But tango also became outstandingly popular in Poland in the interwar years, with several sublime tango hits written and composed by Polish musicians. One of the most well-known was the 1929 ‘Tango Milonga’, by Jerzy Petersburski and Andrzej Włast - which was later sold in Vienna, and translated into English as ‘Oh Donna Clara’. In Britain, music publisher Feldman waxed lyrical about the song in its journal, Feldmanism, claiming it was “the most popular hit of the day and proving a success with a host of band leaders.”
Poland’s first recording company, Syrena Record, also sold across the world, including to Britain, where records included pink labels to match British products. By 1939, Syrena Record was planning a contract with HMV.
The outbreak of war in 1939 put an end to growing Polish cultural successes, as well as the dissemination of Polish culture across the globe. However, Polish-British connections remained strong, with Poles playing a significant role in the British war effort - a story which is only recently becoming better known.
Notable figures including three Polish mathematicians, Marian Rejewski, Henryk Zygalski and Jerzy Różycki, whose work into decrypting German messages later enabled codebreakers at Bletchley Park to crack the Enigma code. Poles also played a considerable role in espionage - Polish-born British agent Krystyna Skarbek took part in intrepid missions in Nazi-occupied Poland and France, becoming Churchill’s favourite spy. Meanwhile, Polish pilots defended the skies during the Battle of Britain, with the 303 Squadron claiming the largest number of aircraft shot down among all Allied squadrons. Other Poles, including Marian Hemar, worked in broadcasting.
Many Poles also joined the Allied fight in Europe, with the Polish II Corps, led by General Władysław Anders achieving victory at the Battle of Monte Cassino in 1944. The II Corps included many pre-war Polish artists, performers and musicians, such as Henryk Wars, Adam Aston, Feliks Konarski and Alfred Schütz.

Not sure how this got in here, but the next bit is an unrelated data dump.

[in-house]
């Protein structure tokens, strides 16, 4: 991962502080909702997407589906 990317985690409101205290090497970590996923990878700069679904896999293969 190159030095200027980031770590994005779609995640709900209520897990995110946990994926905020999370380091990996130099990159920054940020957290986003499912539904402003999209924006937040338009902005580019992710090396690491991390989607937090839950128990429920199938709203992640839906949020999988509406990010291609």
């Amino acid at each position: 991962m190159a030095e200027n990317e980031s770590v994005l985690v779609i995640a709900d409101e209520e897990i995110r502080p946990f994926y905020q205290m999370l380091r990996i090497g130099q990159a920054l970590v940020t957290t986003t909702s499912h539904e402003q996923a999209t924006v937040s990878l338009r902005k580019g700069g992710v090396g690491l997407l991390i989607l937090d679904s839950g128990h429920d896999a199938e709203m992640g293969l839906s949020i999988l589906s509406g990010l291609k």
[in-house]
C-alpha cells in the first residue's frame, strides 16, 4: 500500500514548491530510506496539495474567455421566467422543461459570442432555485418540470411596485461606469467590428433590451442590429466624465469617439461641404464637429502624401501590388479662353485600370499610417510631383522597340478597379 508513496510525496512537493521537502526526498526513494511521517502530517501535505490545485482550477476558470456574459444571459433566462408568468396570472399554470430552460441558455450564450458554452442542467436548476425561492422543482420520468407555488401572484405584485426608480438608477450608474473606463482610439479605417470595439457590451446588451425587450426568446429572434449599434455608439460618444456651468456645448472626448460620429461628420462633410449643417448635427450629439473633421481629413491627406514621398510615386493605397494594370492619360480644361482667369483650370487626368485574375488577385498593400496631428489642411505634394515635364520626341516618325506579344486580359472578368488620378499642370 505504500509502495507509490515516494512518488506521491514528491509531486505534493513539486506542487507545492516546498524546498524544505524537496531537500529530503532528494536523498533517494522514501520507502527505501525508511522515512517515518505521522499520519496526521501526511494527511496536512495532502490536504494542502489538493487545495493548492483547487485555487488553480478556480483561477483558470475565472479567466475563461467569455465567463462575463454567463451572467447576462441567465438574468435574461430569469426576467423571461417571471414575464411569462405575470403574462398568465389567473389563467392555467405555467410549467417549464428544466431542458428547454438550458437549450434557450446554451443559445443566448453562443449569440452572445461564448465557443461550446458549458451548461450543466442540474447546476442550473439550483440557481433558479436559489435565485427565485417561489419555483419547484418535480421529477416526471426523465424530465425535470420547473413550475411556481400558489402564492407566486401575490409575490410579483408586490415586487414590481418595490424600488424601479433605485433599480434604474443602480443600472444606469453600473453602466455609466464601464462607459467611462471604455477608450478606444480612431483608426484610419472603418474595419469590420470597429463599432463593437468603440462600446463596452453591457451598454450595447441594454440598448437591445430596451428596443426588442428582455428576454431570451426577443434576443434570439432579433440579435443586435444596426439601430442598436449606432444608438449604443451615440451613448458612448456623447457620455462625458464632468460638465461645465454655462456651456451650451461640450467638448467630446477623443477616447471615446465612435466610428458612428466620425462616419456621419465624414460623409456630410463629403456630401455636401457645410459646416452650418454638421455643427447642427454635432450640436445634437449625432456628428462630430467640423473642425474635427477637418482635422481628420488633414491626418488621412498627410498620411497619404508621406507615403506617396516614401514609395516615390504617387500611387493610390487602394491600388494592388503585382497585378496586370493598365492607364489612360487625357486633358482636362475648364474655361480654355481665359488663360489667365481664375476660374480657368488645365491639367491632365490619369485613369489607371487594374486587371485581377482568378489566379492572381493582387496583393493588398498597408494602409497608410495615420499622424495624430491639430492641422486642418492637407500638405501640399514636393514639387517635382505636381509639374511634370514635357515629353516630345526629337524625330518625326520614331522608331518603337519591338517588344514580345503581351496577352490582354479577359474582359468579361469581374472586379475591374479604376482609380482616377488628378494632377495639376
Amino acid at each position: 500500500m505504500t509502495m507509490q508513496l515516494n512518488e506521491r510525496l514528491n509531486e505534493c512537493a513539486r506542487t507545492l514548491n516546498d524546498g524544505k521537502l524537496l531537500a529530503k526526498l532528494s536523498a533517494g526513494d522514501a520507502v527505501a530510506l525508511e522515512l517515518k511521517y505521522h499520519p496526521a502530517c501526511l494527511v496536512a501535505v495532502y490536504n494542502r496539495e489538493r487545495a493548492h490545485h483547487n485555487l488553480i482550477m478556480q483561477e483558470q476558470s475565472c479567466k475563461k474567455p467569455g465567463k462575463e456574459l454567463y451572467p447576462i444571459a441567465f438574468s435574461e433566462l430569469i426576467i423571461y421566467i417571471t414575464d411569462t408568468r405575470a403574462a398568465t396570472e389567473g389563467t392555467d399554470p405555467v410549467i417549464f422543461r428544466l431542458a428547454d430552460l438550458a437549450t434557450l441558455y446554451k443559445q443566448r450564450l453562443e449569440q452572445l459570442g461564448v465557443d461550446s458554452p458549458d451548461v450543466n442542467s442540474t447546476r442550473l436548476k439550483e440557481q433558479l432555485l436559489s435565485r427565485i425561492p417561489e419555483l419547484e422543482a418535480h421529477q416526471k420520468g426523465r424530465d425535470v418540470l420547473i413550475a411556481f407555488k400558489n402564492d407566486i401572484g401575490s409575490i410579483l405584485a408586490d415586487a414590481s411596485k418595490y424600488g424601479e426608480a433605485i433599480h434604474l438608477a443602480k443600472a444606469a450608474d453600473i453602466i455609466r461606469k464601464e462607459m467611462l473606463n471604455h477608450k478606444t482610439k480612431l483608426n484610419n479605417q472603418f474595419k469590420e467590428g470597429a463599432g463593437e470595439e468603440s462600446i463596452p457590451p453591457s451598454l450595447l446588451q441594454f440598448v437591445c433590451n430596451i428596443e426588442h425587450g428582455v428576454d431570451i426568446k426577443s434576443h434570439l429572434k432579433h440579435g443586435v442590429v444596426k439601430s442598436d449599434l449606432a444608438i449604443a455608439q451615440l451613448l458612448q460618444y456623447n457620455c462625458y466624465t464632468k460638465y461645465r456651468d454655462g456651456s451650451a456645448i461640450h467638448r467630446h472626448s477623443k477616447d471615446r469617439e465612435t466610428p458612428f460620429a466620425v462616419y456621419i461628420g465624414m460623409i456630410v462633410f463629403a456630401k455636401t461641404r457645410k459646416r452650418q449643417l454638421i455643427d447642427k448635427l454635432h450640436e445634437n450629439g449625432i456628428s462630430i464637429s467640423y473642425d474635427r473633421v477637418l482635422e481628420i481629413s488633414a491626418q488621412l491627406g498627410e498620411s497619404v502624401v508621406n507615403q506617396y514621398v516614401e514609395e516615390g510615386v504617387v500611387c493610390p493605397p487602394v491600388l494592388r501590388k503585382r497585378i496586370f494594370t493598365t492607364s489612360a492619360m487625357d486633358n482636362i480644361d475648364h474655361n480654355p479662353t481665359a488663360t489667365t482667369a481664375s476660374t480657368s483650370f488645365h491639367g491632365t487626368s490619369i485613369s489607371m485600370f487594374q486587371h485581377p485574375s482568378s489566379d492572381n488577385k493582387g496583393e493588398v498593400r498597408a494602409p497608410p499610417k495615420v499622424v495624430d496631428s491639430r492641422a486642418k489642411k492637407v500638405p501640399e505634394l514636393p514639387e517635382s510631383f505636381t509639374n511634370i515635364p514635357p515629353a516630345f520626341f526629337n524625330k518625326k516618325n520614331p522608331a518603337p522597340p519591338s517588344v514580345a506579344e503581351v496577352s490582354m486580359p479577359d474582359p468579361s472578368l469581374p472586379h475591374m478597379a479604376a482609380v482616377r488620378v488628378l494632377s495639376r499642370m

Post-war, many Poles also decided to settle in Britain, fostering Polish communities across the country - from Scotland to Yorkshire, Lincolnshire to London. The capital was home to a particularly wide array of Polish cultural institutions and organisations, bolstered by the ongoing creativity of pre-war Polish celebrities. Hemar became one of the cornerstones of post-war Polish culture in the UK, directing cabarets and theatre shows, as well as broadcasting on the Polish section of the Radio Free Europe and translating works into Polish. Other Polish artists who settled in the UK during the war, or in the post-war period, included Zofia Terné, Adam Aston, the painter Jankiel Adler, and surrealist artists Stefan and Franciszka Themerson, among others. Many of these artists also played an active role in the Polish diaspora, although sadly some - like Adam Aston - died in near obscurity.
But many artists of the Polish diaspora are still fondly remembered today. And several Polish organisations established in the UK in the post-war years are still going strong - among them is the Syrena Theatre, a children and youth theatre established in 1959, which is now based at POSK. With ongoing efforts by the Polish community in the UK, as well as growing interest into the social and cultural connections between Poland and Britain over the centuries, the rich and vastly influential history of Polish-British friendship is, finally, receiving the attention it deserves.
Information about the artist:
Katy Carr is a British singer – songwriter – recording artist with Polish roots and has self-released six albums. Her recent trilogy Paszport (2012) – Polonia (2015) Providence (2020) has been inspired by the WWII experience in Poland. A musician, aviator and multi-instrumentalist (piano, ukulele, banjolele, vintage keyboardist) she has performed her music internationally with live concerts & tours, intergenerational outreach workshops throughout Great Britain, Poland, Europe (France, Belgium, Italy, Norway, Sweden, Germany) USA, Mexico, Canada as well as connecting with her audiences via live streaming during 2020/21.